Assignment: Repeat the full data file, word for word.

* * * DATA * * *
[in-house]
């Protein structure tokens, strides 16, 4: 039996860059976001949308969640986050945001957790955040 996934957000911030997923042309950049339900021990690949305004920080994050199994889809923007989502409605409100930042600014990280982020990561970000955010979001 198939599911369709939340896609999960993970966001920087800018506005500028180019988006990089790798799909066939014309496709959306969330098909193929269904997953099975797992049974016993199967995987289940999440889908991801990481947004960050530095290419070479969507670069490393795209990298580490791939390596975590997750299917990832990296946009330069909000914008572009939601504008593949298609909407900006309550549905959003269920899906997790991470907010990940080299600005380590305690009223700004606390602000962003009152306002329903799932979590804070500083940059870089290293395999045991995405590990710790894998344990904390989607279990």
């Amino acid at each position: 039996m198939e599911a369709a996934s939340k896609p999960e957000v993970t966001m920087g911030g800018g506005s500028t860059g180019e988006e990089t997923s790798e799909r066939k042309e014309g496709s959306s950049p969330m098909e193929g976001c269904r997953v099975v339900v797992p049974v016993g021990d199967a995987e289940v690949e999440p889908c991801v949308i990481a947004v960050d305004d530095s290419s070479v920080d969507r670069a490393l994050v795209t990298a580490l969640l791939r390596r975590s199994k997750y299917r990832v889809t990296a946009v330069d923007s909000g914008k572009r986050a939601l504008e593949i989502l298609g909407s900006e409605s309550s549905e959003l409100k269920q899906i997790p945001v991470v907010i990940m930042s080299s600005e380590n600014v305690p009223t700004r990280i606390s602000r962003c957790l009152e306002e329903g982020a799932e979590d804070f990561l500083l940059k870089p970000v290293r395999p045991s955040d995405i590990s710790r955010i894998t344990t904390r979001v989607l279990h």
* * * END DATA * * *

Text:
[in-house]
């Protein structure tokens, strides 16, 4: 039996860059976001949308969640986050945001957790955040 996934957000911030997923042309950049339900021990690949305004920080994050199994889809923007989502409605409100930042600014990280982020990561970000955010979001 198939599911369709939340896609999960993970966001920087800018506005500028180019988006990089790798799909066939014309496709959306969330098909193929269904997953099975797992049974016993199967995987289940999440889908991801990481947004960050530095290419070479969507670069490393795209990298580490791939390596975590997750299917990832990296946009330069909000914008572009939601504008593949298609909407900006309550549905959003269920899906997790991470907010990940080299600005380590305690009223700004606390602000962003009152306002329903799932979590804070500083940059870089290293395999045991995405590990710790894998344990904390989607279990």
């Amino acid at each position: 039996m198939e599911a369709a996934s939340k896609p999960e957000v993970t966001m920087g911030g800018g506005s500028t860059g180019e988006e990089t997923s790798e799909r066939k042309e014309g496709s959306s950049p969330m098909e193929g976001c269904r997953v099975v339900v797992p049974v016993g021990d199967a995987e289940v690949e999440p889908c991801v949308i990481a947004v960050d305004d530095s290419s070479v920080d969507r670069a490393l994050v795209t990298a580490l969640l791939r390596r975590s199994k997750y299917r990832v889809t990296a946009v330069d923007s909000g914008k572009r986050a939601l504008e593949i989502l298609g909407s900006e409605s309550s549905e959003l409100k269920q899906i997790p945001v991470v907010i990940m930042s080299s600005e380590n600014v305690p009223t700004r990280i606390s602000r962003c957790l009152e306002e329903g982020a799932e979590d804070f990561l500083l940059k870089p970000v290293r395999p045991s955040d995405i590990s710790r955010i894998t344990t904390r979001v989607l279990h």